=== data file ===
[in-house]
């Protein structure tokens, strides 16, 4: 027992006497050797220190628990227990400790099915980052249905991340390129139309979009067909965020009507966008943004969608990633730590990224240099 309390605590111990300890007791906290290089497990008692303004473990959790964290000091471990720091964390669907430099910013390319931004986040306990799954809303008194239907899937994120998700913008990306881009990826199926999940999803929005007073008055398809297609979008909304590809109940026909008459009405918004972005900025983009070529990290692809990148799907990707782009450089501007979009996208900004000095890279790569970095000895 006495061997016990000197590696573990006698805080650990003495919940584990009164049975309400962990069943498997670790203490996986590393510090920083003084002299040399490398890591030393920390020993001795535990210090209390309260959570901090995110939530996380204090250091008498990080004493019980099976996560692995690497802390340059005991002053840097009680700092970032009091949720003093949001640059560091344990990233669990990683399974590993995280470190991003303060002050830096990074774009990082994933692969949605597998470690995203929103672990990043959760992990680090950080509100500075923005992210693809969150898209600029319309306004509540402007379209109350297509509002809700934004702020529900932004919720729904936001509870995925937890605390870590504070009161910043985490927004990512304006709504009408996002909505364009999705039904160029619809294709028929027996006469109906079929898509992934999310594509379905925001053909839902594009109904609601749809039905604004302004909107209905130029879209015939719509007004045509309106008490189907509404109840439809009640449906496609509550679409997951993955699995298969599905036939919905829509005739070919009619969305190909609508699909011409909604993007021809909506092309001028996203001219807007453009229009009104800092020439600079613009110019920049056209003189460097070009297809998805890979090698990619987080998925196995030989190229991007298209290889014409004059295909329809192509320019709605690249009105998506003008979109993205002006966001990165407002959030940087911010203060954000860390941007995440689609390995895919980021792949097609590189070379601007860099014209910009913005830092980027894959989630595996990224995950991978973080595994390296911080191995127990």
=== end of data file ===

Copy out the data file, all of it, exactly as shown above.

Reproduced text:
[in-house]
């Protein structure tokens, strides 16, 4: 027992006497050797220190628990227990400790099915980052249905991340390129139309979009067909965020009507966008943004969608990633730590990224240099 309390605590111990300890007791906290290089497990008692303004473990959790964290000091471990720091964390669907430099910013390319931004986040306990799954809303008194239907899937994120998700913008990306881009990826199926999940999803929005007073008055398809297609979008909304590809109940026909008459009405918004972005900025983009070529990290692809990148799907990707782009450089501007979009996208900004000095890279790569970095000895 006495061997016990000197590696573990006698805080650990003495919940584990009164049975309400962990069943498997670790203490996986590393510090920083003084002299040399490398890591030393920390020993001795535990210090209390309260959570901090995110939530996380204090250091008498990080004493019980099976996560692995690497802390340059005991002053840097009680700092970032009091949720003093949001640059560091344990990233669990990683399974590993995280470190991003303060002050830096990074774009990082994933692969949605597998470690995203929103672990990043959760992990680090950080509100500075923005992210693809969150898209600029319309306004509540402007379209109350297509509002809700934004702020529900932004919720729904936001509870995925937890605390870590504070009161910043985490927004990512304006709504009408996002909505364009999705039904160029619809294709028929027996006469109906079929898509992934999310594509379905925001053909839902594009109904609601749809039905604004302004909107209905130029879209015939719509007004045509309106008490189907509404109840439809009640449906496609509550679409997951993955699995298969599905036939919905829509005739070919009619969305190909609508699909011409909604993007021809909506092309001028996203001219807007453009229009009104800092020439600079613009110019920049056209003189460097070009297809998805890979090698990619987080998925196995030989190229991007298209290889014409004059295909329809192509320019709605690249009105998506003008979109993205002006966001990165407002959030940087911010203060954000860390941007995440689609390995895919980021792949097609590189070379601007860099014209910009913005830092980027894959989630595996990224995950991978973080595994390296911080191995127990």